Biomonitoring in Washington State

Statewide General Population Study

From May 2010 through June 2011, Washington Environmental Biomonitoring Survey (WEBS) staff collected 1422 urine samples from a statewide representative sample of Washington residents age 6 and older (PDF). Urine samples are analyzed at the Washington State Department of Health Public Health Laboratories for total and speciated arsenic, twelve metals, and pyrethroid and organophosphate pesticide metabolites. WEBS staff compared survey levels with national levels found by CDC in the National Report on Human Exposure to Environmental Chemicals.


Washington State Department of Health recruited participants for statewide general population biomonitoring from April 2010 through June 2011. The department randomly selected a total of 70 census block groups (PDF). Twenty-seven households within each block group were selected at random to participate. All adults and children ages six and older living in the household were invited to participate.


Urine samples were collected to test for the following substances:

Arsenic: Total arsenic and six arsenic compounds (arsenic (V) acid, arsenous (III) acid, arsenobetaine, arsenocholine, monomethylarsonic acid, dimethylarsenic acid).

Metals: antimony, barium, beryllium, cadmium, cesium, cobalt, lead, molybdenum, platinum, thallium, tungsten, and uranium.

Pyrethroid pesticide metabolites: trans-3-(2,2-dichlorovinyl)-2,2-dimethylcyclopropane carboxylic acid (trans-DCCA), 3-phenoxybenzoic acid (3-PBA), 4-fluoro-3-phenoxybenzoic acid (4F-3PBA), and cis-3-(2,2-dibromovinyl)-2,2-dimethylcyclopropane carboxylic acid (DBCA).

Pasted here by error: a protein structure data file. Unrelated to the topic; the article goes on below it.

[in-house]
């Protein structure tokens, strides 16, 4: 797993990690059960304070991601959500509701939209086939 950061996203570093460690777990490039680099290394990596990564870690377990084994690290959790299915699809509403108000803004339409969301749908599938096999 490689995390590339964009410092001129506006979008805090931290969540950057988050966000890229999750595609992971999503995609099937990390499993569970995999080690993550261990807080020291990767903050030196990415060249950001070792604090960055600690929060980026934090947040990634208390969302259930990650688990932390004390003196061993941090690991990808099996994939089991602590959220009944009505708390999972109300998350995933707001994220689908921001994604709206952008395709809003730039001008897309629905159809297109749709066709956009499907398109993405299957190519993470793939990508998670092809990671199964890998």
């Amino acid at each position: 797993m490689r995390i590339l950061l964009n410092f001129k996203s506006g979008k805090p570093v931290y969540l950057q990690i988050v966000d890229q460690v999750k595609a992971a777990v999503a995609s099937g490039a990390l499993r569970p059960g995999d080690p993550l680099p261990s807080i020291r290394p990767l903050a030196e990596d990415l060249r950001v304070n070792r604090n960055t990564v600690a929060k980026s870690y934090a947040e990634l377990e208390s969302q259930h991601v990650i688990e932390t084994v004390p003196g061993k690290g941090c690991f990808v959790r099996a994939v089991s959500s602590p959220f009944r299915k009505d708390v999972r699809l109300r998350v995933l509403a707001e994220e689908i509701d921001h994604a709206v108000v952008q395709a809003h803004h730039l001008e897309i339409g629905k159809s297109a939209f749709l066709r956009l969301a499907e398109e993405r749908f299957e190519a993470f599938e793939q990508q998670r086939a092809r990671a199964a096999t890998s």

One organophosphate pesticide metabolite: 3,5,6-trichloro-2-pyridinol (TCPY), which is a metabolite of the pesticide chlorpyrifos.

Testing water samples: The department collected drinking water samples from participating households to test for metals beginning in July 2010. Water samples were tested for six metals: arsenic (total), cadmium, lead, thallium, uranium (total) and manganese. Water testing was paid for by the Washington Tracking Network. A total of 498 water samples were collected from households participating in the statewide general population project.

Test results for arsenic and metals in urine and drinking water were reported to participants in a letter about eight weeks after sample collection. Pesticide testing of urine samples completed in 2012 and test results for pesticides have been sent to all participants.

Major Findings

  • Urine levels of total arsenic were higher in Washington (median 11.9 μg/g creatinine) compared to U.S. levels reported by CDC (7.9 μg/g creatinine). About 11 percent of WEBS participants had urine levels above CDC's reporting level of 50 ug/L.
  • Arsenic from seafood contributed to the higher levels. People who ate shellfish, fish, kelp or sushi in the previous three days had higher urine levels of arsenic. Arsenic compounds in food occur naturally and have low toxicity.
  • In Washington, median urine levels were higher for cadmium and cobalt, and lower for cesium, lead and thallium compared to the entire U.S.
  • Almost all drinking water samples met Environmental Protection Agency (EPA) standards. Most water samples (76 percent) came from large public water systems.
  • In Washington, median urine levels were higher for pyrethroids and lower for chlorpyrifos compared to the most recent U.S. levels from 2001 through 2002. We expected these differences because chlorpyrifos was banned for home use in 2001 and home use of pyrethroids has increased since that time.
  • Pyrethroid levels were higher in people who reported recent use of home insecticides and were lower in people who reported eating organic fruits and vegetables.